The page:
When I was teaching second grade, I pulled an epic St. Patrick’s Day prank on my students. While it was a great idea and I would definitely do it again, unfortunately it didn’t go quite as planned…
St. Patrick’s Day Prank
A couple days before St. Patrick’s Day, I had a box delivered to the main office. Addressed to my class of students from my “Uncle Leon” in Ireland, the large box created great anticipation. I sat on my rocking chair to open the package with the class.
“Miss R.! There is a HOLE in the box!!” they shouted.
I had intentionally cut a hole in the corner of the box and had hoped for this reaction.
“Oh no, class! I wonder if everything is still in the package!” I exclaimed.
We opened the package and found a note, but nothing else:
I wanted to wish your class a Happy St. Patrick’s Day. I caught a leprechaun for you and sent him to you stateside. Hope your class loves learning from him! Be careful though, he is very tricky!
Love, Uncle Leon
There were GASPS from every direction. The Leprechaun! He is gone! Oh no! A few students eyed me in horror, but I thought it was all in good fun.
The next day the students showed up to a classroom that had been upturned. My whole plan for the escaped leprechaun was to work on editing and revising as well as persuasive writing skills (both third quarter curriculum goals). So, a note from the leprechaun was left on the board, letting the kids know he was responsible for the mess, and that they needed to give him reasons why he should not mess up their room any more if they wanted him to stop.
The kids cleaned up the mess, and then we brainstormed ideas for why the leprechaun should stop creating a mess.
As the kids wrote, I noticed that one of the little girls had her feet crossed atop her chair, but I did think much of it. However, when I went to this girl to help her with her draft, she told her friend (in their native language) to tell me that she was afraid to put her feet down.
“Miss R. She is afraid to put her feet down.” her friend exclaimed.
“But why?” I asked.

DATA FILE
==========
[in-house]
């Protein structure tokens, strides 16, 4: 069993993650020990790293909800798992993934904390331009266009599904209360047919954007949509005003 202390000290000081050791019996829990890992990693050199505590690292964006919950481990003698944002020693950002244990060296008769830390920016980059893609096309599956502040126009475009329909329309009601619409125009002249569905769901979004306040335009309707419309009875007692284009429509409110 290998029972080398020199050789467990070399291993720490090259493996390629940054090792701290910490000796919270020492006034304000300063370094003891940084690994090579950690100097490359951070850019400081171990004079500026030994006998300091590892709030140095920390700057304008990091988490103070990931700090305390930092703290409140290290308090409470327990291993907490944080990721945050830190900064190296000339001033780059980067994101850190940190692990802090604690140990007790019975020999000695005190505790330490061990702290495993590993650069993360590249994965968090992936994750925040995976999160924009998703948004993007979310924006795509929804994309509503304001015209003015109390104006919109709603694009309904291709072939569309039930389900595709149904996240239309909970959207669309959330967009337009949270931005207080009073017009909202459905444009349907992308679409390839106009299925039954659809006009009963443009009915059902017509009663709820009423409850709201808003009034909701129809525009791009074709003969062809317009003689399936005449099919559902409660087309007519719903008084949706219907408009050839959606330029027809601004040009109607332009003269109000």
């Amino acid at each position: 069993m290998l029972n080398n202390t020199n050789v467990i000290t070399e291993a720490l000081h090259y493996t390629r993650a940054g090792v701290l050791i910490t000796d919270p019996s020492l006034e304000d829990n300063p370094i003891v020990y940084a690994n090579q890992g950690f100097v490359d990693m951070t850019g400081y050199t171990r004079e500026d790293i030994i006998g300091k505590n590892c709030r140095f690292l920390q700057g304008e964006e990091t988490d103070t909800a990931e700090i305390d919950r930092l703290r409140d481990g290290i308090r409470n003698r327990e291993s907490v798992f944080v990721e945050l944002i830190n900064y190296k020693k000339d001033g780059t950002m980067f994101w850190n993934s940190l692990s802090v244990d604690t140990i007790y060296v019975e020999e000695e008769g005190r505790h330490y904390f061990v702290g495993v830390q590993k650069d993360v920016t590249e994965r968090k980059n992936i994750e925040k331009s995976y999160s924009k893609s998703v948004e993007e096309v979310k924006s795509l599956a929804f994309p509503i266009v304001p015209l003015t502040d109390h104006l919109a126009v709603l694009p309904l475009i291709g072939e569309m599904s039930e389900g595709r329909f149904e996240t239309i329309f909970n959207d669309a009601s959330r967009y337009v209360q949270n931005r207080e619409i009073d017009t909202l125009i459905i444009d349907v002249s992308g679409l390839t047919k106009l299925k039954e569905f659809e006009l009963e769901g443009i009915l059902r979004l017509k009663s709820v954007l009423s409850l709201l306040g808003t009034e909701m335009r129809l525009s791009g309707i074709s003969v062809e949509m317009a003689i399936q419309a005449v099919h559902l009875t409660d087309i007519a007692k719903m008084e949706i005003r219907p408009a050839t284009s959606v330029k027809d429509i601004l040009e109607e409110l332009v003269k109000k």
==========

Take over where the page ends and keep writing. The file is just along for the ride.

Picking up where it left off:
“She is afraid of the leprechaun.” he said.
I asked him to help me communicate that leprechauns were make believe and that leprechauns are friendly and happy creatures.
THAT’S WHERE IT ALL WENT WRONG.
“I can’t do that, Miss R.”
“Where we come from, the story is that little green men hide under porches and wait to kill people. That’s what she thinks is loose in the room.”
I was horrified. I had no idea of this other folktale, and I wanted my students to feel safe. As soon as lunch came, we called home and explained what had happened. Luckily her mom was able to help me explain to her that the leprechaun was friendly and was most certainly NOT going to hurt her.
On a positive side, my students wrote and revised and wrote and revised more – all without complaining. Their letters at the end of the week were so good that the leprechaun finally stopped wreaking havoc on our classroom and left us with a pot of gold chocolate treats on the 17th to celebrate his departure.
As my oldest son is preparing his leprechaun trap for his school project, I am reminded of my biggest fail of a lesson from my classroom days. (The day I tried to break a coconut to show the class and ended up having to enlist the help of our custodian and a sledgehammer was a close second).
An Epic Leprechaun Trap
My son decided he wanted his leprechaun trap to be automated so that there was no doubt that the trap would go off, even if he was sleeping. We’ve been playing around with Little Bits for our new makerspace at work and we let Bud experiment with them for his contraption.
If you have a little engineer, these snap circuits make for some real creative options. For his trap, he connected the battery to an on-off switch, light (so the Leprechaun could see), and a button that triggers a servo to pull a string taunt – therefore pulling the box down atop the leprechaun.
The hopes are that the leprechaun will follow the rainbow path, accidentally stepping on the (hidden) button and pulling the trap atop himself. Nestled in LEGOs for support, and made with a decorated cardboard bucket from peach picking, his trap is ready to capture some real leprechauns tonight.